Lack of Effect of Medium Supplementation With Pyruvate and Hormones on Cytochrome P450-mediated Activity of Rat Hepatocytes in Primary Culture

Porntip Wirachwong and Jeffrey R. Fry

The loss of cytochrome P450 (CYP)-dependent activity continues to be a problem in the use of cultured hepatocytes in xenobiotic toxicity studies. It has been reported that the inclusion of pyruvate and various hormones in the culture medium improves the maintenance of various hepatic functions, including that of CYP2C11 mRNA expression. We have studied this further, by investigating the effects of the addition of pyruvate and hormones on various CYP-dependent enzyme activities and on the CYP-dependent toxicity of precocene II in rat hepatocyte cultures. No beneficial effects of this medium supplementation could be demonstrated.
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In Vitro Cytotoxicity of Four Different Buffers for Use in Peritoneal Dialysis

Lena E. Järkelid, Eva Svensson, Reinhold Deppisch and Anders

Various buffers can be used in fluids for peritoneal dialysis (PD). Lactate is the most frequently used buffer, but bicarbonate and pyruvate have been suggested as more biocompatible alternatives. In the past, acetate was used as a buffer in PD fluids, but was abandoned after being linked with sclerosing peritonitis and loss of ultrafiltration. When a new buffer for PD fluids is introduced, one of its most important characteristics is that it must be non-toxic, i.e. that it does not influence fundamental cellular functions. The aim of this study was to investigate the basal cytotoxicity of bicarbonate, acetate, lactate and pyruvate at neutral pH. As target cells, we used cultured mouse fibroblast-like L-929 cells, a well-known cell line approved by the authorities for regulatory use, and primary human mesothelial cells, which are the cells that line the peritoneal cavity and are exposed to the PD fluid in vivo. Pyruvate was more cytotoxic than lactate and bicarbonate, and no significant difference in cytotoxicity was found between lactate and bicarbonate. The human mesothelial cells were more sensitive to exposure to pyruvate than the L-929 fibroblast-like cells, but less sensitive to exposure to pure PD fluids. Thus, we recommend that both types of cell are used for the evaluation of the biocompatibility of PD fluids.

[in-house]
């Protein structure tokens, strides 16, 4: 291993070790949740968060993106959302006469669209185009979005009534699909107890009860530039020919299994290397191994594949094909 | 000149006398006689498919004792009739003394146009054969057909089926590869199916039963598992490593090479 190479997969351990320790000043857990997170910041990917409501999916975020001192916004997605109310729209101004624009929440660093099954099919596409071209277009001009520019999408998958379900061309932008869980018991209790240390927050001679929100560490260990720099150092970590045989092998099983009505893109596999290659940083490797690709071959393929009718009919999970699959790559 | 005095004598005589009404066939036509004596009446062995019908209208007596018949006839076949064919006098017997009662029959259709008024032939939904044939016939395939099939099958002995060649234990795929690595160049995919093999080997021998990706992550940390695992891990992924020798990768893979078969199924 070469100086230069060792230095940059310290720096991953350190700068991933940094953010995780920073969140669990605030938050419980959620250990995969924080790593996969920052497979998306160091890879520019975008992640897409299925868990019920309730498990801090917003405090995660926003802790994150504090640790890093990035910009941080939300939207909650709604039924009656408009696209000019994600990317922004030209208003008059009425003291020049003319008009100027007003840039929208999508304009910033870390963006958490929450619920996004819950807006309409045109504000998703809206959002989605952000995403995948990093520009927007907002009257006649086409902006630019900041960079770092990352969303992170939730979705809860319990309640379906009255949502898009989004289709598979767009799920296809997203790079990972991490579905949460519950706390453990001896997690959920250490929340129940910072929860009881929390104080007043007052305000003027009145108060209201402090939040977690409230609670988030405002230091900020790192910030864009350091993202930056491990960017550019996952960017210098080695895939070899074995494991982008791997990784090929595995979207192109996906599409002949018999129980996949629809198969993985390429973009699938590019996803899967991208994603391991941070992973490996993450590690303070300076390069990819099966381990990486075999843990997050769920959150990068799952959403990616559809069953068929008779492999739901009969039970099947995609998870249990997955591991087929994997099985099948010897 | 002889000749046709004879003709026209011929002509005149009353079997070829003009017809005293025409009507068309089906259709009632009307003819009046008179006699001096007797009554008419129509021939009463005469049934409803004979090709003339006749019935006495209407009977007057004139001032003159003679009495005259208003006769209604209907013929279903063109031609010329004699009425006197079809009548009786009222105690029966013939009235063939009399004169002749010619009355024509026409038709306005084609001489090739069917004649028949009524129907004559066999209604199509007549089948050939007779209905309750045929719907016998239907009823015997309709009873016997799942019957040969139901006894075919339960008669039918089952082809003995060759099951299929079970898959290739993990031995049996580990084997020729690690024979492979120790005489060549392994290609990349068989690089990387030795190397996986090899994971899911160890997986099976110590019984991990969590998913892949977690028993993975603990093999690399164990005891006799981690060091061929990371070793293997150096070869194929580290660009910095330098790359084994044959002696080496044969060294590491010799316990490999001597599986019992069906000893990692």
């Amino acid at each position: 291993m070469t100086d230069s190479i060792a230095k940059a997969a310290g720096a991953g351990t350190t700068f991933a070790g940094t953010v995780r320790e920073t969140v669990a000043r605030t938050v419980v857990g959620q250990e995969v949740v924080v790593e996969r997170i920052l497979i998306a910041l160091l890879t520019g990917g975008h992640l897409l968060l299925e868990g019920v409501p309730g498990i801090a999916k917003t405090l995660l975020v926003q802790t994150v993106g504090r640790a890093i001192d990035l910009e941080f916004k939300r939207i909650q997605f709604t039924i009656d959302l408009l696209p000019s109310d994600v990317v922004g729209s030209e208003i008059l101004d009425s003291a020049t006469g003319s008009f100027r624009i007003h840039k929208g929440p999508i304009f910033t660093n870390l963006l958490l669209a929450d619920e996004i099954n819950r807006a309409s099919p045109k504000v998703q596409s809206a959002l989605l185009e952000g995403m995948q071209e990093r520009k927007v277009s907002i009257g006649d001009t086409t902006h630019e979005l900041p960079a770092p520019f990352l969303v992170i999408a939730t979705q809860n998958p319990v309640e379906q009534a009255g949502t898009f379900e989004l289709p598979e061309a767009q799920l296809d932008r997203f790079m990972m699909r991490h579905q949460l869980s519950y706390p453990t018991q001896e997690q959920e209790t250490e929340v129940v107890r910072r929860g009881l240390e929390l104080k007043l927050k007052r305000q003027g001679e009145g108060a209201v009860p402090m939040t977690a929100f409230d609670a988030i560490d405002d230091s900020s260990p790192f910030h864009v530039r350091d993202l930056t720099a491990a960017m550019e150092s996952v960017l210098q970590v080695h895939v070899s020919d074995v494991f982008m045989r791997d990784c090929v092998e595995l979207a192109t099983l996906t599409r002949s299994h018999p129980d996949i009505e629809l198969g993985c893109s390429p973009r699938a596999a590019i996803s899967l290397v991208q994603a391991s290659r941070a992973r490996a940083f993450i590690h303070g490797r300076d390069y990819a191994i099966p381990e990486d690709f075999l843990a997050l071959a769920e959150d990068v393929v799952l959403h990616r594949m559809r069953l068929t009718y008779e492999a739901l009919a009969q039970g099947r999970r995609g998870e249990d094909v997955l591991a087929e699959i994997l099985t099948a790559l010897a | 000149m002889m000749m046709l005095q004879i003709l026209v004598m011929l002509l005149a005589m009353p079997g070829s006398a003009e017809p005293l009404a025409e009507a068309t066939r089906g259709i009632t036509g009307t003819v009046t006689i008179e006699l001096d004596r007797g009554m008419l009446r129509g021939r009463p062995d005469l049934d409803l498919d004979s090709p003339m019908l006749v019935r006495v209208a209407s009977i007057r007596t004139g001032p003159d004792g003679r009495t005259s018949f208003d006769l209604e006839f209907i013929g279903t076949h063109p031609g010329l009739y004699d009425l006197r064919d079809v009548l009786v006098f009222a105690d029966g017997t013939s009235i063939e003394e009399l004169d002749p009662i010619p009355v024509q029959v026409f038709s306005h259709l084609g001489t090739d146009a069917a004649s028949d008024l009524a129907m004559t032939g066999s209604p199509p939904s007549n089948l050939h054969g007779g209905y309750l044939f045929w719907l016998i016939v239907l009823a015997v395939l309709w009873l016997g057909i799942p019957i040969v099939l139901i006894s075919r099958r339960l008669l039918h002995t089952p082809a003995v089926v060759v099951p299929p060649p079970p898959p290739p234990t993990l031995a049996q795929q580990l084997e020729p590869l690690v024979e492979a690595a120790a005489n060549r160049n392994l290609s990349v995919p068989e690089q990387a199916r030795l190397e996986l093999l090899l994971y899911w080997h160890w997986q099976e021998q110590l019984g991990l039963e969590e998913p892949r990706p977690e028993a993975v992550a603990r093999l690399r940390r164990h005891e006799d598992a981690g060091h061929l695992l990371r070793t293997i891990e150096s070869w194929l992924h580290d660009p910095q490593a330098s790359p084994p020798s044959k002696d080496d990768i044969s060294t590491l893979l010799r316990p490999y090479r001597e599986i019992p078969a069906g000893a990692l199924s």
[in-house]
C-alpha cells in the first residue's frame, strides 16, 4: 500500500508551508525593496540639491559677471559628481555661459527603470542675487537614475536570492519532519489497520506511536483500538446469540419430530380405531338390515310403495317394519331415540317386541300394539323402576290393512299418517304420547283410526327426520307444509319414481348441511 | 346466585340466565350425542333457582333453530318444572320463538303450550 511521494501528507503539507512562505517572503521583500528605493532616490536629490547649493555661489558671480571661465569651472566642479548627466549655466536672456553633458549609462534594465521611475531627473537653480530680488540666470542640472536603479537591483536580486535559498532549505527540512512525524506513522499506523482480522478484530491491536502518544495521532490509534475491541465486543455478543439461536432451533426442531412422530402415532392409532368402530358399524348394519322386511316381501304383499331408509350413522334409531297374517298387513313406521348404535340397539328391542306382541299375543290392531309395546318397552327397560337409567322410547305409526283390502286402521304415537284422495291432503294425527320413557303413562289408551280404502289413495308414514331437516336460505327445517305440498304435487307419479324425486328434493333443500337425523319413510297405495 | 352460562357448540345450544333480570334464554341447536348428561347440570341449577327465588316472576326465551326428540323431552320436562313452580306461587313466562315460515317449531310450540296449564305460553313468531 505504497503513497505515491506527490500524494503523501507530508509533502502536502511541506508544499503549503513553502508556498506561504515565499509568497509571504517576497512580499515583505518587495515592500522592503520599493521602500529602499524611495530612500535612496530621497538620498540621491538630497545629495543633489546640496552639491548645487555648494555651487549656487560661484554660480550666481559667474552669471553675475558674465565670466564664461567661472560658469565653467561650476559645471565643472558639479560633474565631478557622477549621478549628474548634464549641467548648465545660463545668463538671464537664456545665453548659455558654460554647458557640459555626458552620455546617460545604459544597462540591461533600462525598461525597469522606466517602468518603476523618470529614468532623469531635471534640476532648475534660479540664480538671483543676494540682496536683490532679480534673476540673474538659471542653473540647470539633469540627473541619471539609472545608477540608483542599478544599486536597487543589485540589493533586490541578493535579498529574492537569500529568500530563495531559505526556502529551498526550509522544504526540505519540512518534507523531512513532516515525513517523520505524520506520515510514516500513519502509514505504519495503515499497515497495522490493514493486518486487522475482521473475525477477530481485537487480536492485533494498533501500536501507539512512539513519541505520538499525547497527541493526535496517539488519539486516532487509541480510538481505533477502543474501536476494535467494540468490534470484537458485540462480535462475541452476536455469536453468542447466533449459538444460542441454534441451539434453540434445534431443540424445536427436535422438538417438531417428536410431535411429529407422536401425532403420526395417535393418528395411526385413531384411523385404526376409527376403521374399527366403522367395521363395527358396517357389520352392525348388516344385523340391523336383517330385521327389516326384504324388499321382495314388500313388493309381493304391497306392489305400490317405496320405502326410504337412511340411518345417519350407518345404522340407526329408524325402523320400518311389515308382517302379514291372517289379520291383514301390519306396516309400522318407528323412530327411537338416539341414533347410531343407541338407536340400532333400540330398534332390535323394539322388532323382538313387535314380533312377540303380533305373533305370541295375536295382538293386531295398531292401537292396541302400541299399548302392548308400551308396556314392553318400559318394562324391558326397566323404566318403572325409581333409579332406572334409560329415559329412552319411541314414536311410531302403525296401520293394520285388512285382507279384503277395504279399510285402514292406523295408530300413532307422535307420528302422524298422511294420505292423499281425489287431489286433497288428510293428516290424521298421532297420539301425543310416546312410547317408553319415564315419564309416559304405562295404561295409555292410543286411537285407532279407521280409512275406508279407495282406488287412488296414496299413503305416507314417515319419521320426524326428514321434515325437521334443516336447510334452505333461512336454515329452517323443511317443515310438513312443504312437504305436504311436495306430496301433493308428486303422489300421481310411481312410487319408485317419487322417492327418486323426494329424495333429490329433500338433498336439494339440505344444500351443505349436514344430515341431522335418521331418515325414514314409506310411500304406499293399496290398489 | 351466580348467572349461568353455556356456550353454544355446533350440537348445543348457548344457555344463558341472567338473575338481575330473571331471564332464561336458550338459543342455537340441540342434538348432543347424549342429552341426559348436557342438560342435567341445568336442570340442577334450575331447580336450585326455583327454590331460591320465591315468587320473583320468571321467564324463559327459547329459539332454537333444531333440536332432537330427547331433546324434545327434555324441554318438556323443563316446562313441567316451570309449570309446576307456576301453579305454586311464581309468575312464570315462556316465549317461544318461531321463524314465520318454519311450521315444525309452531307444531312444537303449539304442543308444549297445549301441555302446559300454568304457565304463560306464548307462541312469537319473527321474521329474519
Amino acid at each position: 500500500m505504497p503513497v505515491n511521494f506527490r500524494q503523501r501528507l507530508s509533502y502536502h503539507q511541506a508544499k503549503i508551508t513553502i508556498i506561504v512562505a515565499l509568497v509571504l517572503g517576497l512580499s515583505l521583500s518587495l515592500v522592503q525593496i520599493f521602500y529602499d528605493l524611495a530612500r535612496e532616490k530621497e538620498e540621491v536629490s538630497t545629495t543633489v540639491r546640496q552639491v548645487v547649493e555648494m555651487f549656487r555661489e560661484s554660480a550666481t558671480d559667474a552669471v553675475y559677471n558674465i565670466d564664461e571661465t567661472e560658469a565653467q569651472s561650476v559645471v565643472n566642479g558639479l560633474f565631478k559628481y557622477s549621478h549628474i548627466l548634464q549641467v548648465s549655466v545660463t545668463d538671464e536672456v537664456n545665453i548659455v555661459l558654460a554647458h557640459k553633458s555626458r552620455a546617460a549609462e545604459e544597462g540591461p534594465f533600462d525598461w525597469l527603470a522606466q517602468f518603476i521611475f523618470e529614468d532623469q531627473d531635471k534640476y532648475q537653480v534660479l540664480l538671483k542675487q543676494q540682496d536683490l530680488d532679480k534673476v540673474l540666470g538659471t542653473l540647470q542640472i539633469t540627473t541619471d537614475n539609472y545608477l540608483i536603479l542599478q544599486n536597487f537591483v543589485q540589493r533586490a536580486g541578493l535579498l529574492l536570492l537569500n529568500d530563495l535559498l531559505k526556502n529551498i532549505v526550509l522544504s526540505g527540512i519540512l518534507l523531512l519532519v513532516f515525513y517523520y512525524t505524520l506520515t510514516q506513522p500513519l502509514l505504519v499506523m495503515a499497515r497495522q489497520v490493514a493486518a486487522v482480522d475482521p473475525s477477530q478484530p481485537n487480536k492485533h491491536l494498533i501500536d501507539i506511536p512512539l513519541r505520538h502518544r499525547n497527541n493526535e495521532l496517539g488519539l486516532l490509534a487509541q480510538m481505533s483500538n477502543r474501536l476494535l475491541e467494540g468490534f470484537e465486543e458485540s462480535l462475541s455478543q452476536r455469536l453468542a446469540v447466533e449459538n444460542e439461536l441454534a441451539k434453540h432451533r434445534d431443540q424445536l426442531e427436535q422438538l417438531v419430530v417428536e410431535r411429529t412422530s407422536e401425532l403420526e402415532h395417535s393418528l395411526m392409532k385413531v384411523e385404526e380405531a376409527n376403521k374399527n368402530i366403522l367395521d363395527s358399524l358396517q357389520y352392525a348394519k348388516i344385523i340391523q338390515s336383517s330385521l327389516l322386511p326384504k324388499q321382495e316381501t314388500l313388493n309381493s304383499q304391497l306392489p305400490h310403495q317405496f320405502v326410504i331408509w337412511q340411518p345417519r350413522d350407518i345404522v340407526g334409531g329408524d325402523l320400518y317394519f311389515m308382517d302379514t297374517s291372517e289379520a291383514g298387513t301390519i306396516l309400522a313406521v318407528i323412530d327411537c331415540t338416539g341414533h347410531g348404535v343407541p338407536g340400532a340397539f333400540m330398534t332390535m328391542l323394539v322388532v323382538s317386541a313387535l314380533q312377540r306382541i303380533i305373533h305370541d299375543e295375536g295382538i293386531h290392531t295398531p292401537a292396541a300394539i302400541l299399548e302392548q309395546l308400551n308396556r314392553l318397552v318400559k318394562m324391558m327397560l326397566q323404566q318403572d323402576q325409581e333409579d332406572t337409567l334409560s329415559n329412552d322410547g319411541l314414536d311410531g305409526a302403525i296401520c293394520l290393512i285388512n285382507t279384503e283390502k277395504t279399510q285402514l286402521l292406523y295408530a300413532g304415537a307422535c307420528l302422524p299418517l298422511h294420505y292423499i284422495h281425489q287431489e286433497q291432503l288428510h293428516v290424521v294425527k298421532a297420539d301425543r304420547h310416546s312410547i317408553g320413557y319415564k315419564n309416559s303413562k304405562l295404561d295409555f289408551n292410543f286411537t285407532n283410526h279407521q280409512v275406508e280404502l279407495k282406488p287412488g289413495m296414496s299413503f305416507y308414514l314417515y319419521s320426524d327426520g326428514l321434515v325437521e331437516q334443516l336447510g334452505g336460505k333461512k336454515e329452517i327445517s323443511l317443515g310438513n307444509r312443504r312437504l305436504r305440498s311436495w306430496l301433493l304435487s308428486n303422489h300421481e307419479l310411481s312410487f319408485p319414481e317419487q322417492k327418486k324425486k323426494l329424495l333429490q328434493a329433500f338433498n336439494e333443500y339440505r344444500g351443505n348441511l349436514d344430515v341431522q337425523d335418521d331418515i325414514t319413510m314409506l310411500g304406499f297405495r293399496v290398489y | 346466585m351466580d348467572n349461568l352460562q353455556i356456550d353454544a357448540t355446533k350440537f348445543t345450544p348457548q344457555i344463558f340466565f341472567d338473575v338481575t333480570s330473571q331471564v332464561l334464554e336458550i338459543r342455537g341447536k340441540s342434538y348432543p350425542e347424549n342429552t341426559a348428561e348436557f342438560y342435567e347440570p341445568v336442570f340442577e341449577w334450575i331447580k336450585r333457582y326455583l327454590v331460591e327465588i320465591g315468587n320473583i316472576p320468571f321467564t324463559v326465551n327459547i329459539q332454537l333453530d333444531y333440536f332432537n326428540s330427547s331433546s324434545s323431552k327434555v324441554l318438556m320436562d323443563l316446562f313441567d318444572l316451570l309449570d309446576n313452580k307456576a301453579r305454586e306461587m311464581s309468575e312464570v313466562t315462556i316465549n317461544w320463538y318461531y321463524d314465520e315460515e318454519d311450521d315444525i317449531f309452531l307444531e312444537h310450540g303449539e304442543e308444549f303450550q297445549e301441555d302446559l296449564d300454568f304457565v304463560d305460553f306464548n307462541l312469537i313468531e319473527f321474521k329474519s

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Pyruvate-induced Long-term Maintenance of Glutathione S-Transferase in Rat Hepatocyte Cultures

Tamara Vanhaecke, André Foriers, Albert Geerts, Elizabeth A. Shephard, Antoine Vercruysse and Vera Rogiers

The addition of pyruvate to the culture medium has been reported to improve the maintenance of P450-dependent enzyme expression in primary rat hepatocyte cultures. In this study, the effects of 30mM pyruvate on cell morphology, albumin secretion and glutathione Stransferase (GST) expression were investigated as a function of the time in culture. The effect of triiodothyronine (T3) exposure on GST expression was also measured in pyruvate-treated cultures. Transmission electron microscopy showed that untreated hepatocytes deteriorated after culture for 7 days, whereas the morphology of the pyruvate-treated cells was similar to that observed in intact liver tissue. The albumin secretion rate was significantly higher in rat hepatocytes exposed to pyruvate than in control cells. In the presence of pyruvate, μ and α class GST activities were well maintained, whereas GST π activity was increased over the entire culture period. HPLC analysis revealed that the complement of GST subunits present in hepatocytes is altered during culture with pyruvate: μ class proteins remained relatively constant, whereas a decrease in the α class content was accompanied by a strong increase in GST subunit P1 (GSTP1). The induction of GSTP1 was confirmed at the mRNA level. In control cultures, π class GST activity was increased, but total, μ, and α class GST activities continuously declined as a function of culture time and became undetectable beyond 7 days in culture. At the protein and mRNA levels, a much smaller increase in GSTP1 was observed than in the pyruvate cultures. When the pyruvate-treated cell cultures were exposed to T3, an inhibitory effect on GST activities and proteins was found. These results indicate that this simple culture model could be useful for studying the expression and regulation of GST.
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